Explore Magazine Volume 2 Issue 1


Prostate Cancer Link Bolsters Palmetto Value

Florida's next cash crop could come straight out of the wilds of south Florida, where the common saw palmetto grows. Researchers at the University of Florida's Institute of Food and Agricultural Sciences said the plant's berries some day could even rank among the state's top agricultural commodities.

Sounds bizarre, perhaps, for a bush that ranchers and developers have been cursing for years. But Europeans are buying the berries by the ton for an herbal prostate remedy, and the U.S. market is poised for expansion.

Those interested in the saw palmetto market have a keen eye on a study just started by range scientist Jeff Mullahey and research associate Mary Carrington, based at the IFAS Southwest Florida Research and Education Center in Immokalee.

``The study will increase our knowledge concerning the production and management of the saw palmetto,'' Mullahey said.

Saw palmetto research is unique in that the only previous study dates back to the 1960s. During UF's three-year study, the researchers will examine factors that affect growth and fruiting of the saw palmetto. The saw palmetto is hardy and no natural pests for it have been identified, making it ideal as a low-maintenance crop, Carrington said.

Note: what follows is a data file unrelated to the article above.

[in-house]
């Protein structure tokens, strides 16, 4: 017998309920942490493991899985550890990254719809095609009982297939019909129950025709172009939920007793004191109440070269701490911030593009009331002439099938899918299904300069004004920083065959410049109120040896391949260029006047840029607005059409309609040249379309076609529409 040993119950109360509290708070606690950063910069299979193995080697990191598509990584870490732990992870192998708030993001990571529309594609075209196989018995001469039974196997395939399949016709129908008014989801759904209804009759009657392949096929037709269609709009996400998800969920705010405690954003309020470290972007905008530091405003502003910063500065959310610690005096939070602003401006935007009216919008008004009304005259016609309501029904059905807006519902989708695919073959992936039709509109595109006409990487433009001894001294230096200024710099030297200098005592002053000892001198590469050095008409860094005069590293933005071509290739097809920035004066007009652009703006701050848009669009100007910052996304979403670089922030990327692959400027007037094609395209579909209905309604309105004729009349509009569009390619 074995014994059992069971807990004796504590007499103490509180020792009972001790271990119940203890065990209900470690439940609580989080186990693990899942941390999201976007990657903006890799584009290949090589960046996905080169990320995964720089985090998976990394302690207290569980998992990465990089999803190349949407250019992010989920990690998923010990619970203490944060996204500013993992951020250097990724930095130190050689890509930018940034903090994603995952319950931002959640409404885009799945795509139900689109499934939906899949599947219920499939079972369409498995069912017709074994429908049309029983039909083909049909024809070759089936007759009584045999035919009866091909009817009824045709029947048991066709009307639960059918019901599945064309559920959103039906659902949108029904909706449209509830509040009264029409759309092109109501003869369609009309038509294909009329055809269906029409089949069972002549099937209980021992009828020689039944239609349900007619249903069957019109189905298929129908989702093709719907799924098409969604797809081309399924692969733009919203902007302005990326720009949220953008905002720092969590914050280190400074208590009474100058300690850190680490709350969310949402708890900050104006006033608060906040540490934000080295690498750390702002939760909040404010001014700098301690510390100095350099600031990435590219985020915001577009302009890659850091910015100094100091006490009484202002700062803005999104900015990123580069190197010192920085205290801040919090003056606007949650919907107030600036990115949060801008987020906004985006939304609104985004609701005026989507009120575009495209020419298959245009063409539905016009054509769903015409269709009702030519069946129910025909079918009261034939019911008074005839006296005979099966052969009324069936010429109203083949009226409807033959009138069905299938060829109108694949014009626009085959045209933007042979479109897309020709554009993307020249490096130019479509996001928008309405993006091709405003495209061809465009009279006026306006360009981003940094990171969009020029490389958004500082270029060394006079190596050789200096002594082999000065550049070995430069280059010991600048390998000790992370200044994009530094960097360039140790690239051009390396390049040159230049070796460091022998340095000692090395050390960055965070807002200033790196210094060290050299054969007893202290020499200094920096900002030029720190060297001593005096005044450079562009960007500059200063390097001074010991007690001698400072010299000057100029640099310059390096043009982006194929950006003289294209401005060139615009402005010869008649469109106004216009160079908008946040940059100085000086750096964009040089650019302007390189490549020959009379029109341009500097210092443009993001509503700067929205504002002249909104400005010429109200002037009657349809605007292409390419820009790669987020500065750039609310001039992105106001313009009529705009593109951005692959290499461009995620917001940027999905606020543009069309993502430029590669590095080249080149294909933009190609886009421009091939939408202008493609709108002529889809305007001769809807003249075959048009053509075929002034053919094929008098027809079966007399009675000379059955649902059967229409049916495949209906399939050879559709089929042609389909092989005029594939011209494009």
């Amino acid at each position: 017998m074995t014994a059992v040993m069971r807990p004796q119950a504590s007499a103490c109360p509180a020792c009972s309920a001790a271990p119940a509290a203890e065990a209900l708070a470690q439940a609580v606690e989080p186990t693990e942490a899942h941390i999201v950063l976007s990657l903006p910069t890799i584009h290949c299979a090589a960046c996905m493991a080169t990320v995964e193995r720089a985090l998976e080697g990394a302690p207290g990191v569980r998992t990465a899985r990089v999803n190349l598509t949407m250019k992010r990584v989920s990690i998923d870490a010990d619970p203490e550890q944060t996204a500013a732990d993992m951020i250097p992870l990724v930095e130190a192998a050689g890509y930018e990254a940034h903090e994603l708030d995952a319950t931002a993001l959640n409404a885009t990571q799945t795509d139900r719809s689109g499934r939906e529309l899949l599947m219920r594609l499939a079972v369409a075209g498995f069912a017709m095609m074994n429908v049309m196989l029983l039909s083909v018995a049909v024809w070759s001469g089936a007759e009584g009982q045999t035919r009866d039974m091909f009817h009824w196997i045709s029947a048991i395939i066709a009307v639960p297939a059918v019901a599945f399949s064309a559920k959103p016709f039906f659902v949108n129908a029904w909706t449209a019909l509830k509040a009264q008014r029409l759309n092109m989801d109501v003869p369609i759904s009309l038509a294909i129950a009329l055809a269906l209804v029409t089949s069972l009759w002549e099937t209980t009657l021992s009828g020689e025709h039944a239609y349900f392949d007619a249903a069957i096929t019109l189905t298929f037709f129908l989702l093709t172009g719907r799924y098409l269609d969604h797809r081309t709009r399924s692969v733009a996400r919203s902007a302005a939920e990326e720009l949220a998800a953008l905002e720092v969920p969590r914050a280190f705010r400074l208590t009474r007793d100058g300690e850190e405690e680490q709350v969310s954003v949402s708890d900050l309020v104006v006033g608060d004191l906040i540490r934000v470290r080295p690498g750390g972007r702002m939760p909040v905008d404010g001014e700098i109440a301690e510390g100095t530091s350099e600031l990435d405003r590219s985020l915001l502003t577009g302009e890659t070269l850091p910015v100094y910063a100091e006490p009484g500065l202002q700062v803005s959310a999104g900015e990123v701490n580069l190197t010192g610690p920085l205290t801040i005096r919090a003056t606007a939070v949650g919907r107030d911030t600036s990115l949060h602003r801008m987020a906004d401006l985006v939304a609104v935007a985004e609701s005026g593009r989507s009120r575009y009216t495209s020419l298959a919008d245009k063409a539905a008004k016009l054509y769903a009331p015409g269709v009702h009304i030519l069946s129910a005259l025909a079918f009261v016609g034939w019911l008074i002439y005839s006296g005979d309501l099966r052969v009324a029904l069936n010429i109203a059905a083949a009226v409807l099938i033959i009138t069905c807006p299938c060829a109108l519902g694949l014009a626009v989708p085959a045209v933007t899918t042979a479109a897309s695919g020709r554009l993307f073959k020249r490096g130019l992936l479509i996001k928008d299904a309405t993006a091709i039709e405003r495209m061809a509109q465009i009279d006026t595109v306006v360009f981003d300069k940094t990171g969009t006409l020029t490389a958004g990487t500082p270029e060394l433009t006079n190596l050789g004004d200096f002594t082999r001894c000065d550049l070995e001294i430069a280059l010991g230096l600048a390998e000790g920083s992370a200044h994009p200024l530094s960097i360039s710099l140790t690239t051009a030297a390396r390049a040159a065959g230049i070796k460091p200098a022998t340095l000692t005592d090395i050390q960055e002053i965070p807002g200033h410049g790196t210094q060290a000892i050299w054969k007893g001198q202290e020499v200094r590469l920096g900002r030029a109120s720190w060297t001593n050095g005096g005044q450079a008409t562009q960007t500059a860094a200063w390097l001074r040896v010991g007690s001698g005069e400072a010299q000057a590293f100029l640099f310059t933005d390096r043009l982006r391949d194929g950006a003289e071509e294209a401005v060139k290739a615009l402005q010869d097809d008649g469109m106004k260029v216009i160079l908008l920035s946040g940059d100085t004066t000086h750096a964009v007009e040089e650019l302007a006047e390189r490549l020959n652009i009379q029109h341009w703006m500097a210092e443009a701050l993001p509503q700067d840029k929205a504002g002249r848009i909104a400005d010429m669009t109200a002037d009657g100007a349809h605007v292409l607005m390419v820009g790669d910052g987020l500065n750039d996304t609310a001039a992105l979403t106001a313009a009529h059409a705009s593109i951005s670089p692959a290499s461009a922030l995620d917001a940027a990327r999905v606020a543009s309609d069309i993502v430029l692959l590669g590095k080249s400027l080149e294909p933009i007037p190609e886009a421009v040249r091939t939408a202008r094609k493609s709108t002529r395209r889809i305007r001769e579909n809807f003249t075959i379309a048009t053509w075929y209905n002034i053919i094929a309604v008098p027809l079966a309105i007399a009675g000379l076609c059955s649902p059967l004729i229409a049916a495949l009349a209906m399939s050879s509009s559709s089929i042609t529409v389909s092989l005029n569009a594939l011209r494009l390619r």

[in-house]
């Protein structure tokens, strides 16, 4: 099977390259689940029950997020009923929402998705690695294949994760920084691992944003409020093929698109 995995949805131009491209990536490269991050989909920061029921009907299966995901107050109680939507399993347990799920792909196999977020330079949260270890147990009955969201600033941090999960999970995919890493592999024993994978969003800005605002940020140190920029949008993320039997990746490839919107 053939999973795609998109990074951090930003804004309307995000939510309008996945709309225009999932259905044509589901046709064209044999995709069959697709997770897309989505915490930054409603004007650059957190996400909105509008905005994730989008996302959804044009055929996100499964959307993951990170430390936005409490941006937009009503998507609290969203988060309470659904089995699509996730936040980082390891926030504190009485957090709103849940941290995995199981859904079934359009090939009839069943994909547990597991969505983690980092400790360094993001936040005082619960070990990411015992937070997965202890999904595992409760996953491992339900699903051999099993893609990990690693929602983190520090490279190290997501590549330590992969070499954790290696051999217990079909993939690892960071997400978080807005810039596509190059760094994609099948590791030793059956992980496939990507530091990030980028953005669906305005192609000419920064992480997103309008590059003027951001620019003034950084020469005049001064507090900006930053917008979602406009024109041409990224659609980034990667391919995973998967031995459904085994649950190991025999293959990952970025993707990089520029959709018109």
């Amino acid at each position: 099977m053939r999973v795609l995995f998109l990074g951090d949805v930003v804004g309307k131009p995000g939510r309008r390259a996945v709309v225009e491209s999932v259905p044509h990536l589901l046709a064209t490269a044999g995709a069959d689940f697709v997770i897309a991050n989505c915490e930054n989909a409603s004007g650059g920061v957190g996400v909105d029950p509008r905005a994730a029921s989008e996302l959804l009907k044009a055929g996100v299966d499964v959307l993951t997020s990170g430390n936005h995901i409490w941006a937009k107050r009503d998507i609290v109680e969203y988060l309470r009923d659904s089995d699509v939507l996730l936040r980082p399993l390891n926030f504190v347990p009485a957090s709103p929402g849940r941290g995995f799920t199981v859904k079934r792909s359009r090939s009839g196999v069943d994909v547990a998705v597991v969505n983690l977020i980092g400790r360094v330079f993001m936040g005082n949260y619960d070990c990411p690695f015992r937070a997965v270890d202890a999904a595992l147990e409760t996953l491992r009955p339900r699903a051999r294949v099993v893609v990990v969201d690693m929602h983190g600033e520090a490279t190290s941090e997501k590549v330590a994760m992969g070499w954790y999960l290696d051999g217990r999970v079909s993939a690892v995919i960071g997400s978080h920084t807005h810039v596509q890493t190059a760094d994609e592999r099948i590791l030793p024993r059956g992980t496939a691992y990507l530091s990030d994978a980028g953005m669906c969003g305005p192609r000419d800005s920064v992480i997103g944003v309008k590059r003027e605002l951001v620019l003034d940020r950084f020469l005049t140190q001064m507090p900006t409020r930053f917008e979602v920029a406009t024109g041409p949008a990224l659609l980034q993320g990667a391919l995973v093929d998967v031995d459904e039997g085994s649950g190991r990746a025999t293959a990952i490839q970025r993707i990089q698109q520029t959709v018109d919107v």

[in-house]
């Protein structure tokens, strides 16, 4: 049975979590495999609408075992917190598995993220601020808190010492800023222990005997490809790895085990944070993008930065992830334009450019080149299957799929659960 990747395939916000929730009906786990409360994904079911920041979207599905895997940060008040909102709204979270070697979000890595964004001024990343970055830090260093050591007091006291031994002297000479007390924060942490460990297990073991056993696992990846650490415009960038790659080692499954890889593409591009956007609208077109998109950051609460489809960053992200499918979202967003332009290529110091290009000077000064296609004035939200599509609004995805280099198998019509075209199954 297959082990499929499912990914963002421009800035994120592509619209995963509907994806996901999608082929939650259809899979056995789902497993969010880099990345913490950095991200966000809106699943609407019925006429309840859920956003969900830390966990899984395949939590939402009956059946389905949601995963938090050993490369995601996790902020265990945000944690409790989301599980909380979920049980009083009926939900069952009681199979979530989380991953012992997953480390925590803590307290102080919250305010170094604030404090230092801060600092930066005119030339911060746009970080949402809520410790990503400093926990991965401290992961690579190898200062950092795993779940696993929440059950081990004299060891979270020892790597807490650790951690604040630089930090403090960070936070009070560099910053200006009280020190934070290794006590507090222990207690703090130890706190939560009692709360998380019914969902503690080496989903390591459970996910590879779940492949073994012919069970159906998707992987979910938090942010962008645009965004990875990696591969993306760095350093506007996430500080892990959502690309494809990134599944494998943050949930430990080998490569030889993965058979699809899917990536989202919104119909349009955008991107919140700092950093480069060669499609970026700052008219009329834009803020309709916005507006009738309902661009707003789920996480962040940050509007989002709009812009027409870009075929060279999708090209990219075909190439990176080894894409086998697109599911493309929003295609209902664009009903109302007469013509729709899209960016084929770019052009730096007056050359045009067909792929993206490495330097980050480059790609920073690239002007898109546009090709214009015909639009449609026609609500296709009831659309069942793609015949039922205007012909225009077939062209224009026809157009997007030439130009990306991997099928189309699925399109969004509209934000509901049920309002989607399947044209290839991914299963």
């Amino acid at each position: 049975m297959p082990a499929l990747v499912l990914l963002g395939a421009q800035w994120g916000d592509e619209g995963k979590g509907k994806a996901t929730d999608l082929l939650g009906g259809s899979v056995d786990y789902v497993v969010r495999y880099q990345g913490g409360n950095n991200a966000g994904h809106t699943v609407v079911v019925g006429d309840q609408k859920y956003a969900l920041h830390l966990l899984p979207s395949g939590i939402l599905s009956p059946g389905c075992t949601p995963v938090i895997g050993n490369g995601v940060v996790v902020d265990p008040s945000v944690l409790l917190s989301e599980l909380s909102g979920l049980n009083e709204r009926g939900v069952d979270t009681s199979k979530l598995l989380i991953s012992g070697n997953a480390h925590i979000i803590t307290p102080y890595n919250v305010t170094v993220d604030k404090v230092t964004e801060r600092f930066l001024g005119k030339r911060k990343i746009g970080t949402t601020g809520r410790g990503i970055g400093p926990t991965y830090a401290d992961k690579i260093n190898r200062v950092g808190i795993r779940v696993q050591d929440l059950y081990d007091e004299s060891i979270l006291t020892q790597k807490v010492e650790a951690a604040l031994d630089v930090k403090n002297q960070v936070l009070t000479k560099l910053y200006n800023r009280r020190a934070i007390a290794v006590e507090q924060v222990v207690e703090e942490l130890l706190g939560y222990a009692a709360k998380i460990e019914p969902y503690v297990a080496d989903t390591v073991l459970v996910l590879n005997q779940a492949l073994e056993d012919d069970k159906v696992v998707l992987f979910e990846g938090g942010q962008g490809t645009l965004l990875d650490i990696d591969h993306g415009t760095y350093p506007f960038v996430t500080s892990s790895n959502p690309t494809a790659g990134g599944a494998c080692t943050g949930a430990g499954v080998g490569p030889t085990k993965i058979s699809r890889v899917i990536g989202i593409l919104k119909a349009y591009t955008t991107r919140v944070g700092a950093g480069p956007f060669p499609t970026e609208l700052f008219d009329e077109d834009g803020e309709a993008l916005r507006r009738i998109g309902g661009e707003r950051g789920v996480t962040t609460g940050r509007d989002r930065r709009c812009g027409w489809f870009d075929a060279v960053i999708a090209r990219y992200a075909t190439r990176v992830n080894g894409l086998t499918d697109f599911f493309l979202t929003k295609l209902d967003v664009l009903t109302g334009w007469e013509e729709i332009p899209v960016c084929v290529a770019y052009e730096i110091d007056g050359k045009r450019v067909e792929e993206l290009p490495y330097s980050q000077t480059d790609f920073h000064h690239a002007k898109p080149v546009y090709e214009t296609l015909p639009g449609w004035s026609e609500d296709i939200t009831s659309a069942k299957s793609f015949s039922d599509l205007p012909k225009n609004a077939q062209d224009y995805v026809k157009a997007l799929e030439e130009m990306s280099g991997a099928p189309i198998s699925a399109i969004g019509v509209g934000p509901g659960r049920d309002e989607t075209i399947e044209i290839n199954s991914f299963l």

``Many farmers in Florida already have lots of saw palmetto on their land, and our research will help them learn what potential they have for a supplemental crop,'' Carrington said. ``Ultimately, we're interested in increasing the fruiting and extracts. So, we'll look at how shade, burning and fertilizer affect the fruit.''

The foreign market for palmetto berries already is booming as Europeans gobble up the berry extract as a natural remedy for prostate problems. Herbal medicine experts say the U.S. market is on the brink of a similar boom.

Cindy Spence

photo by Cindy Spence

Research associate Mary Carrington is beginning a three-year study of the growth and fruiting of saw palmettos.